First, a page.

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Take the baton as Relay For Life volunteer

Take the baton as Relay For Life volunteer

February 6th, 2018 by Joe Gamm in News

Brenda Rieke, left, and Gina Martin are the co-event chairs for the Relay For Life event. Event organizers are always looking for more volunteers.

Photo by Emil Lippe /News Tribune.

It's never too early to get involved in Relay For Life Cole County.

Just ask Gina Martin or Brenda Rieke.

Martin began volunteering with the annual event in 1995, it's inaugural year.

Her role was small then.

"I started as a team member," she said. "I worked to raise money and raise awareness (for the American Cancer Society)."

She's volunteered long enough to have, at one time, chaired the relay.

In its first year, the event only had a handful of teams involved and it had to draw teams from surrounding counties.

"We've grown a lot," Martin said. "Not only Cole County, but the smaller surrounding counties."

The smaller counties have so many participants, they now hold their own Relays For Life, she said.

And for the most part, money raised for cancer research through the event has increased every year, she said.

Last year, the Cole County event alone raised $243,777 and has raised more than $5 million since 1995, said Ashley Hale, American Cancer Society community development coordinator.

It was the top relay in Missouri in 2017 and second in its 13-state region.

Ninety-five teams participated last year, along with 286 cancer survivors, like Martin.

Not only are survivors involved, so are friends and families of cancer patients.

Rieke had a friend involved in the relay several years ago and began volunteering simply to help him, she said.

Then her brother, Mike Ortmeyer, fell ill with esophageal cancer. At 60, it took his life.

"Being involved with the volunteers ... all of these people were here for me," Rieke said. "You make lots of friends doing it."

Those friends can be young or old and come from all walks of life, Hale said.

And they sometimes become members of relay teams.

Rieke's family now has a team, she said. They are known as the Hummingbird Heroes Fighting Cancer.

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"The hummingbird is special to our family," she said. "My mother loved hummingbirds."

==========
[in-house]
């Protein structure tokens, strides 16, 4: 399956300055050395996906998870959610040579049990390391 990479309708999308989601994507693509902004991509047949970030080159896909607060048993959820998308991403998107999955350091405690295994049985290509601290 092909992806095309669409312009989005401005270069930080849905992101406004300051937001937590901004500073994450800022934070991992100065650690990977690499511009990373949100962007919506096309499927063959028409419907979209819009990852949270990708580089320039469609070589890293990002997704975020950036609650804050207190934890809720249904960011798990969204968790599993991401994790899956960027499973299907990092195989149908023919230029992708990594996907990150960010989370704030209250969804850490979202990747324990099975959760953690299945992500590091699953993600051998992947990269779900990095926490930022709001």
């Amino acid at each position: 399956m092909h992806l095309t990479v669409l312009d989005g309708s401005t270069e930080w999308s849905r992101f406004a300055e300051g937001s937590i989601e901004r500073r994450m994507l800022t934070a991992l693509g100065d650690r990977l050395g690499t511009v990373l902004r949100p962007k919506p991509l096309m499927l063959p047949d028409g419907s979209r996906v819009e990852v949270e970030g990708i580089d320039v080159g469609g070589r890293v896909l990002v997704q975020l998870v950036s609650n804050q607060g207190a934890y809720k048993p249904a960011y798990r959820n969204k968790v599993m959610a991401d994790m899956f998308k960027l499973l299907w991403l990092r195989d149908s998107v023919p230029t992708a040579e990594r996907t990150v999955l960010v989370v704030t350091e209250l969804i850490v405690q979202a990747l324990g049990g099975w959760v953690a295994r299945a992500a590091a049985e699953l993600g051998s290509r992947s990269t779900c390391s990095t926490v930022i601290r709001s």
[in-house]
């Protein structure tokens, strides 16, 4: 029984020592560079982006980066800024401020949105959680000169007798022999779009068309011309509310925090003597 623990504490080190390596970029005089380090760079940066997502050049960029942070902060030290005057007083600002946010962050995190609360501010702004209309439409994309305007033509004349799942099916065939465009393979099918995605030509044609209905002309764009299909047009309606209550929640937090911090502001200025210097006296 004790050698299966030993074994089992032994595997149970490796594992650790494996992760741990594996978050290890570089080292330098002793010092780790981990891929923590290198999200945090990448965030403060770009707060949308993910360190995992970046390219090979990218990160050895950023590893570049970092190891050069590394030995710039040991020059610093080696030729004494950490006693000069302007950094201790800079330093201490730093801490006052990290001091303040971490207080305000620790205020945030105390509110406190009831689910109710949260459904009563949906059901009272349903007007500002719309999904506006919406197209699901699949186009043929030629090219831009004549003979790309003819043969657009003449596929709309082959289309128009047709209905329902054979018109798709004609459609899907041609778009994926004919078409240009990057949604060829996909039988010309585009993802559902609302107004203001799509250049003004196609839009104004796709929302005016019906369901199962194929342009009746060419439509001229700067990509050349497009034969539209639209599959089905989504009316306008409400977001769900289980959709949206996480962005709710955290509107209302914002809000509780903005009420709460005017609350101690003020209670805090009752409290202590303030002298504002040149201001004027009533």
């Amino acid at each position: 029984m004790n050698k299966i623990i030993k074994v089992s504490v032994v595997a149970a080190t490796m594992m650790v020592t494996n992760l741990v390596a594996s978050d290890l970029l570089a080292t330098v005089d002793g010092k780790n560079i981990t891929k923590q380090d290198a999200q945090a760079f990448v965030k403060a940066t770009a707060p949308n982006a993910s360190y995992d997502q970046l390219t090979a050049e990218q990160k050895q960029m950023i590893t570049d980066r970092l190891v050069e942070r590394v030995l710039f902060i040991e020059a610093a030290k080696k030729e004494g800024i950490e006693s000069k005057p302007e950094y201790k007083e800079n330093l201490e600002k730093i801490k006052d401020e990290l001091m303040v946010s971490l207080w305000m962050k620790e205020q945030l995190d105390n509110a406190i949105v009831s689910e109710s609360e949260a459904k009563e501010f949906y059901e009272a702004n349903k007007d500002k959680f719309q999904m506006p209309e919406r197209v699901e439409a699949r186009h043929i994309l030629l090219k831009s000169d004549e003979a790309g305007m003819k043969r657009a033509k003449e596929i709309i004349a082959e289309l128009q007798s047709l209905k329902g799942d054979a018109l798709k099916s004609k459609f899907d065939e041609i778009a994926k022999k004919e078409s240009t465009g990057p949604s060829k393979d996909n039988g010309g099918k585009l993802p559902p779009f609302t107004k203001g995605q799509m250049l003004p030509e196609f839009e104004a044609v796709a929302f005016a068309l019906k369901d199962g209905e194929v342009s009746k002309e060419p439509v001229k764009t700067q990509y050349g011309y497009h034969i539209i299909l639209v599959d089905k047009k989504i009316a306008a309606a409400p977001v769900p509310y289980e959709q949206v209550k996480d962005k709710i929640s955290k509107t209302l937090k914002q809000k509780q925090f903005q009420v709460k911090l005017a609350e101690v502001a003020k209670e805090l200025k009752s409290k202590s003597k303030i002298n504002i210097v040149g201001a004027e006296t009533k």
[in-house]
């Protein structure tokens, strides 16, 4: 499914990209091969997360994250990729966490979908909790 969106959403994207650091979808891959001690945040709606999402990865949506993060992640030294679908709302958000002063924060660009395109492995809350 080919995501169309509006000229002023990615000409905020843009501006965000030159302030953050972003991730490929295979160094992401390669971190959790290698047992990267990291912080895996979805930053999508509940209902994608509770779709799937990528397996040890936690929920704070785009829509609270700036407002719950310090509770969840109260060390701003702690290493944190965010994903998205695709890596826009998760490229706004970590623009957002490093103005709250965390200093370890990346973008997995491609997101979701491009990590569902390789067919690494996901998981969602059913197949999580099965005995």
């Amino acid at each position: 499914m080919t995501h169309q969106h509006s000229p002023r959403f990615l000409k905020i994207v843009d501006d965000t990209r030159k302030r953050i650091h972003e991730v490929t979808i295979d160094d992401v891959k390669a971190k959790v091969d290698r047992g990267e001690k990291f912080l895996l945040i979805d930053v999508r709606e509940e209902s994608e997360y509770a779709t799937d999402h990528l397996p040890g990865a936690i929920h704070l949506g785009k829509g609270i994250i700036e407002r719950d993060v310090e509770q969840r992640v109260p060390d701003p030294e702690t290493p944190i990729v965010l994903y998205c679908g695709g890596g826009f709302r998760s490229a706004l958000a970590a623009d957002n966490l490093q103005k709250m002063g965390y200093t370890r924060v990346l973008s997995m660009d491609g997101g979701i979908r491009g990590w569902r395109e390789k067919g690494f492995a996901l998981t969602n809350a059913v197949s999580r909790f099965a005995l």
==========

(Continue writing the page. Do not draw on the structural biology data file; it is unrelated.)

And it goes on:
Rieke's is one of about 45 teams already signed up for the June 1 event. It starts at 6 p.m. and ends at 2 a.m. Organizers have set a goal of getting 95 teams and 300 cancer survivors involved in this year's event.

Volunteers are needed now and the night of the event. They can be all ages, Martin said.

"The more volunteers the better," Hale said. "Then, it's not so much work for a few people."

Awards are given to the team that raises the most money, the team with the "best-decorated campsite," the team with the best savory food item, the team with the best sweet food item and the best team captain. All are decided by votes the night of the relay.

Here are a few of the volunteer positions that need filling: The Entertainment Lead, oversees all entertainment during the relay; Fundraising Lead, works with team captains, team members and the community to raise funds; Logistics Lead, organizes and creates an implementation plan for site selection, event schedule, event layout, signage, electrical and mechanical materials, restrooms, trash, setup and cleanup; Marketing Lead, creates, develops and implements marketing and publicity to raise awareness for the relay; Mission Lead, educates participants about the American Cancer Society's mission and engages them in activities related to ACS guidelines about nutrition and physical activity; Recognition Lead, serves to ensure that all team captains, team members, volunteers, sponsors and event participants know how much they are appreciated; and Youth Champion Lead, advocates for building youth engagement in the relay.

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